The UK government has issued a Defence Advisory Notice (DA-Notice) to news editors not to publish or broadcast extracts from leaks of sensitive US cables pertaining to national security issues.
The Ministry of Defence (MoD) called on the editors to brief the government beforehand if they planned to publish sensitive information and to consider the UK national interests, news agencies reported.
The DA-Notice was issued after the Guardian newspaper pledged on Monday to release leaked documents in which US officials offer embarrassing assessment of Prime Minister David Cameron and “weak” ex-premier Gordon Brown.
The Notices issued by the MoD are not legally enforceable to suppress publication of any materials.
The areas, which the MoD has advised editors not to expound on include: British military operations, plans and capabilities, nuclear and conventional weapons, ciphers and secure communications, sensitive installations, home addresses and security and intelligence services.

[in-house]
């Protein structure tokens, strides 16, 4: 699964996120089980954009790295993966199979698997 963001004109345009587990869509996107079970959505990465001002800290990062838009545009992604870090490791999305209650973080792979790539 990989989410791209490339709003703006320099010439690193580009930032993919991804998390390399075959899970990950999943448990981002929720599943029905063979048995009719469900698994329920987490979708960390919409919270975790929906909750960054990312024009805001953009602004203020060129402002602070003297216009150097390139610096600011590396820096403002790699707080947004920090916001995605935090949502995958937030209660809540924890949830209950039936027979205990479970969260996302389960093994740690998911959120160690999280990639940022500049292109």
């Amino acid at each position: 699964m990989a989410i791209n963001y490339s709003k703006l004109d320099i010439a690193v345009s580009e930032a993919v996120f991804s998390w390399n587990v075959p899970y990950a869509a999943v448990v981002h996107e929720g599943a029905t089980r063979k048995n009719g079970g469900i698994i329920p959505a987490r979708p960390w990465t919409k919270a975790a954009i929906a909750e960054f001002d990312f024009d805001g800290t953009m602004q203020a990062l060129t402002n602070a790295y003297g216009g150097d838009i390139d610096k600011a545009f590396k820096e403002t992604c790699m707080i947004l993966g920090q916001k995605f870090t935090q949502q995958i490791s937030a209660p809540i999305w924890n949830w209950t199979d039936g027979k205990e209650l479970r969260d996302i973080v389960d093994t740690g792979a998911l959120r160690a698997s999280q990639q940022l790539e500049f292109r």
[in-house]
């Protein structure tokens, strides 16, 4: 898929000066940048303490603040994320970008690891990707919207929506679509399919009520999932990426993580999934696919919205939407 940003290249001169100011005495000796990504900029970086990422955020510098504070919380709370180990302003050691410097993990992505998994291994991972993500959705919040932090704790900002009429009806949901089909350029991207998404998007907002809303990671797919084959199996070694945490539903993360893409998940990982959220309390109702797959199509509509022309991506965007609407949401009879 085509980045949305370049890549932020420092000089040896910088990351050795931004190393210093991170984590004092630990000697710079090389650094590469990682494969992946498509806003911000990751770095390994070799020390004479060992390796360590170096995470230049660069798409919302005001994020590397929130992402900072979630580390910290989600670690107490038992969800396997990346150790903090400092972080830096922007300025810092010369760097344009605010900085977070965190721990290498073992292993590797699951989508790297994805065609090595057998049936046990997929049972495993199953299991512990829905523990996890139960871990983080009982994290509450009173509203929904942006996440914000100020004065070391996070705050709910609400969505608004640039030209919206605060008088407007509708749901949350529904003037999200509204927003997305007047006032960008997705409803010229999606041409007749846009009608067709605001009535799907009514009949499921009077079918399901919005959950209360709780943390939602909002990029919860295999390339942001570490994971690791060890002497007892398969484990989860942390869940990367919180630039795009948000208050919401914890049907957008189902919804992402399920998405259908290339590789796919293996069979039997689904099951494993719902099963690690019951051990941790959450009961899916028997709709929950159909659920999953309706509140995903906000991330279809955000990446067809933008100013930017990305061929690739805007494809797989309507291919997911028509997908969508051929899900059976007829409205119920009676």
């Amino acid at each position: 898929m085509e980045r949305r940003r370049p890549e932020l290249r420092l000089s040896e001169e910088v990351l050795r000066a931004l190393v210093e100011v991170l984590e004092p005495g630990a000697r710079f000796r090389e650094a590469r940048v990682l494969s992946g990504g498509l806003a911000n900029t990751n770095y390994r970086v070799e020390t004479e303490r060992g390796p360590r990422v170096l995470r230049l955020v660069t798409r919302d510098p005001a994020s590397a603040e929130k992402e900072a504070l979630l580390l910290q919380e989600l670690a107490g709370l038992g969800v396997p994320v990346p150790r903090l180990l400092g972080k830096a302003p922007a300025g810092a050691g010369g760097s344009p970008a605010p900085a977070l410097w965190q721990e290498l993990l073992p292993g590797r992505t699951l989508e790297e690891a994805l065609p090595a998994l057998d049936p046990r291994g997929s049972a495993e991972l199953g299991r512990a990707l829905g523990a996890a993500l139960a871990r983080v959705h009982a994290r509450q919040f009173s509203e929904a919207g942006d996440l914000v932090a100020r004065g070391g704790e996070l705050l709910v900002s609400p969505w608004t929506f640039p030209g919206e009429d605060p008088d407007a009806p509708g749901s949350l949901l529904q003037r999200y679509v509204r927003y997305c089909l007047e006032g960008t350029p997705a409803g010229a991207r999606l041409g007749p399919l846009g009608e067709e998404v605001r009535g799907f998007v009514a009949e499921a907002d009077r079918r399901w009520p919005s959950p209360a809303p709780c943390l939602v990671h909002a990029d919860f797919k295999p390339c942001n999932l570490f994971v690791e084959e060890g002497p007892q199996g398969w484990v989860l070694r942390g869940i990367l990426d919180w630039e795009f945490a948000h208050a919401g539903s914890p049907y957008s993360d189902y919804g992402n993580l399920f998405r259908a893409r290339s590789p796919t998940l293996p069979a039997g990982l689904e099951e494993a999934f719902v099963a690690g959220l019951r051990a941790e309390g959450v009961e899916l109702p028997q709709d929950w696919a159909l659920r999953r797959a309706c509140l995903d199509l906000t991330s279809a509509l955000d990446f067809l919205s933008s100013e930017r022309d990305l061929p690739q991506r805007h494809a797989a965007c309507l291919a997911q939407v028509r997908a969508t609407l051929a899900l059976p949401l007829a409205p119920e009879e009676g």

The Guardian began on Sunday releasing a raft of documents sent by US embassies worldwide and published by the whistleblower website, WikiLeaks.
The paper said it will continue releasing the documents on a daily basis over the next two weeks.
The documents relating to Brown and Cameron have not been released, but the newspaper said to expect damning verdicts on the coalition government and Brown.
US officials were trying to stem the fallout from the latest leaked documents of up to three million confidential diplomatic communiqués.
The Prime Minister’s office has confirmed that the US ambassador in London, Louis Susman, has already briefed the government on what the files might contain.
WikiLeaks is releasing over 250,000 embassy cables, dating from 1966 to the end of February this year, in stages over the next few months.